Kaitlyn Sage Patterson and I were both on the Debutante Ball last year, when her first book, The Diminished, and my first memoir, Girlish both debuted the same month. I fell in love with her gorgoeus prose and engaging characters in The Diminshed, and am so excited that the second book in the duology is joining it on the bookshelves! A word about the physical books themselves--they are straight up gorgeous. Definitely worth getting in paper versus ebook, not that I don't love ebooks in general.
Since the founding of the Empire, Alskad has been ruled by the singleborn…but the new heir to the throne carries a secret that will change everything
When an assassin’s bullet takes the life of Queen Runa and allows an impostor to steal the throne, Bo Trousillion is forced to flee the empire that is his birthright. With few choices left and burdened with a secret that could disinherit him, Bo pursues an alliance with Noriava, the Queen of Denor, but the devious royal ensnares him in a trap and demands a huge price for her aid.
To the south, Vi Abernathy—Bo’s secret twin—joins a ragtag army of resistance fighters, determined to free Alskad and the colony of Ilor from the control of the corrupt temple and its leaders. But as Vi discovers a strength she never knew she had and prepares to rejoin her brother in Alskad, news of the coup and Bo’s narrow escape arrive in Ilor.
Determined to rescue Bo, Vi sails to Denor with the rebels at her side and a plan to outwit Queen Noriava, knowing there’s only one way she and Bo will be able to save the Alskad Empire—together.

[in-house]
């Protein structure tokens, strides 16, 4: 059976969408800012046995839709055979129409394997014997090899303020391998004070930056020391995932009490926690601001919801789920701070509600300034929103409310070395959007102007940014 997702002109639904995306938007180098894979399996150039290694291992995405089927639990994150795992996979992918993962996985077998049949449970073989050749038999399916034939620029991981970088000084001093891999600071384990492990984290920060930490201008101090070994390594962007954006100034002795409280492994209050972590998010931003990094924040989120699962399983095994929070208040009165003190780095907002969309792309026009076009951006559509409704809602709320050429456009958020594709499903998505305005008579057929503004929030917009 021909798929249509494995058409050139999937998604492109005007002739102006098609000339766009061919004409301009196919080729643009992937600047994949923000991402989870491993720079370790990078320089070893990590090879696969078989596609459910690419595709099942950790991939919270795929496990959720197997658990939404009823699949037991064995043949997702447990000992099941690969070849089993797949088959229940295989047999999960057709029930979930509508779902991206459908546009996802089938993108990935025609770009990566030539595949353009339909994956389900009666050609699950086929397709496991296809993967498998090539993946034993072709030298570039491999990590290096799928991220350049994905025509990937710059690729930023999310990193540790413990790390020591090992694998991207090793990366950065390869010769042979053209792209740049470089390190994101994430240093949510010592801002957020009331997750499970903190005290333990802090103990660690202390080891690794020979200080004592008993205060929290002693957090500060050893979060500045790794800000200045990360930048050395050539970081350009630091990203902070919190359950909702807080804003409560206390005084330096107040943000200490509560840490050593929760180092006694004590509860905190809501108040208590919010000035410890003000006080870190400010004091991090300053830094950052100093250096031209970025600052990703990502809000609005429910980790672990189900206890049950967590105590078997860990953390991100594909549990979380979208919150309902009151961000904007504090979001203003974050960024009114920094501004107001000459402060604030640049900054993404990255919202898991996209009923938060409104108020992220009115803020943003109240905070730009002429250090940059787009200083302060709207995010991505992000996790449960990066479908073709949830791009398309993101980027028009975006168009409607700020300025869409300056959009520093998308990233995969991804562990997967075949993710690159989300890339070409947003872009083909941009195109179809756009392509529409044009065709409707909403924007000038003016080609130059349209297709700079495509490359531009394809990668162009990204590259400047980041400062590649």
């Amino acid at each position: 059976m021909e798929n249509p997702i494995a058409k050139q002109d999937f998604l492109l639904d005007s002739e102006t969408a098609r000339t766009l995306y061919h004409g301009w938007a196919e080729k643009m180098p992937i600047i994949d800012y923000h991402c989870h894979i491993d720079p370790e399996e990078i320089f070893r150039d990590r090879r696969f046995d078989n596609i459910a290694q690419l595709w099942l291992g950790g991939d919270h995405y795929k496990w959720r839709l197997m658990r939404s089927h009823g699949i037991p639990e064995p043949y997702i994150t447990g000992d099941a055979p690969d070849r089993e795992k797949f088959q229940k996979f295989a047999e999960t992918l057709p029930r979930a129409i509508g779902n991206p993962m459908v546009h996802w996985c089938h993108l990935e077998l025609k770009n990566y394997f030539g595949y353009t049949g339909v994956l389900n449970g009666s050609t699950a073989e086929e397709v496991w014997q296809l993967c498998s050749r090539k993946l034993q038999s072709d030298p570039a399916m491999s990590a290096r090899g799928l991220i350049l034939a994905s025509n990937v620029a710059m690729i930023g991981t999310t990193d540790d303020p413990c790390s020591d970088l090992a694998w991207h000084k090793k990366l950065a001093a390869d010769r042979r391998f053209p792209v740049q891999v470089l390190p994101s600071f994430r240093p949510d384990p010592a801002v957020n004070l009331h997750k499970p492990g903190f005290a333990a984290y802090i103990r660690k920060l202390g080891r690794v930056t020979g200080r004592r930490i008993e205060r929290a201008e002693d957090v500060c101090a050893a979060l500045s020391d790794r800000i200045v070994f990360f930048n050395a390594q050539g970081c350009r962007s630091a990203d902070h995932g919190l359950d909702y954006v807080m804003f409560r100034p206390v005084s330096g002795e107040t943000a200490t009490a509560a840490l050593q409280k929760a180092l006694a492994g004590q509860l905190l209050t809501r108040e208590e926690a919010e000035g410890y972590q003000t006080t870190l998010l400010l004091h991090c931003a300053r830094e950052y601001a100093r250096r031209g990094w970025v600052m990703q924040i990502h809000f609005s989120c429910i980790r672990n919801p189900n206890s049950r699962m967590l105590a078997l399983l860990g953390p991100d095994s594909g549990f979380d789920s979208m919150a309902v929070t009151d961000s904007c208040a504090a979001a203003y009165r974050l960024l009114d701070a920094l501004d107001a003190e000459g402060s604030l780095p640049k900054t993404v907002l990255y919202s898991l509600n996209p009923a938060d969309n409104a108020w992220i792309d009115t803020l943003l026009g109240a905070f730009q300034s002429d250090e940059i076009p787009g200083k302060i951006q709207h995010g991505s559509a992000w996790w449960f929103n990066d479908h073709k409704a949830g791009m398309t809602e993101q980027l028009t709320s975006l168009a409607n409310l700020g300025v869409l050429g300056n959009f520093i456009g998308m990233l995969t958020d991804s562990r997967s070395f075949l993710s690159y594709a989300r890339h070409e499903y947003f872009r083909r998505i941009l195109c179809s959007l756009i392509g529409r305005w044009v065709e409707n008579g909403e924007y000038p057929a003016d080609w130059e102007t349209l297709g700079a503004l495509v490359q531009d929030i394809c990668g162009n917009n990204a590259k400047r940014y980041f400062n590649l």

I was lucky enough to get an advance copy of The Exalted, Kaitlyn Sage Patterson’s sequel to The Diminished. It's filled with the same lush details and gorgeous writing as The Diminished, and I loved the further character development of side characters. Once again, Patterson has peopled her world with queer and straight characters, and I love, love, love how it's no big issue. It's just the way the world is. The Exalted is faster paced than book one and moves swiftly back and forth between the twin main characters, Vi and Bo. The twin relationship allows both male and female leads to be equally strong, regardless of their upbringings, desire to rule, or gender. Their connection makes it impossible for one to rise above the other.
This book is all about balances and contradictions, with really well-fleshed out complicated characters. Patterson doesn't give us all good or all evil, but allows bad people to sometimes do good things, which is much more realistic and convoluted. Battles are fought, but the protagonists have to bear the weight of the consequences on their souls—unlike so many stories where the end justifies the means. There are no guarantees of happy endings for any of these characters, and that tension kept me on the edge. (Yes, I did cry. I won't tell you where.)
It's an interesting discussion on religion, government, and society—blind faith and corruption. I loved the ending and wish I could go on about it here but don't want to spoil it.
Having read The Diminished first, I'm not sure how easily this would stand alone to new reader—I can't unlearn the first book, so I'm not a good judge of that, but since I loved The Diminished so much, I would advise a new reader to Patterson's work to start at the beginning. It's truly an epic journey. Curious about The Diminished? Read my review on The Debutante Ball.
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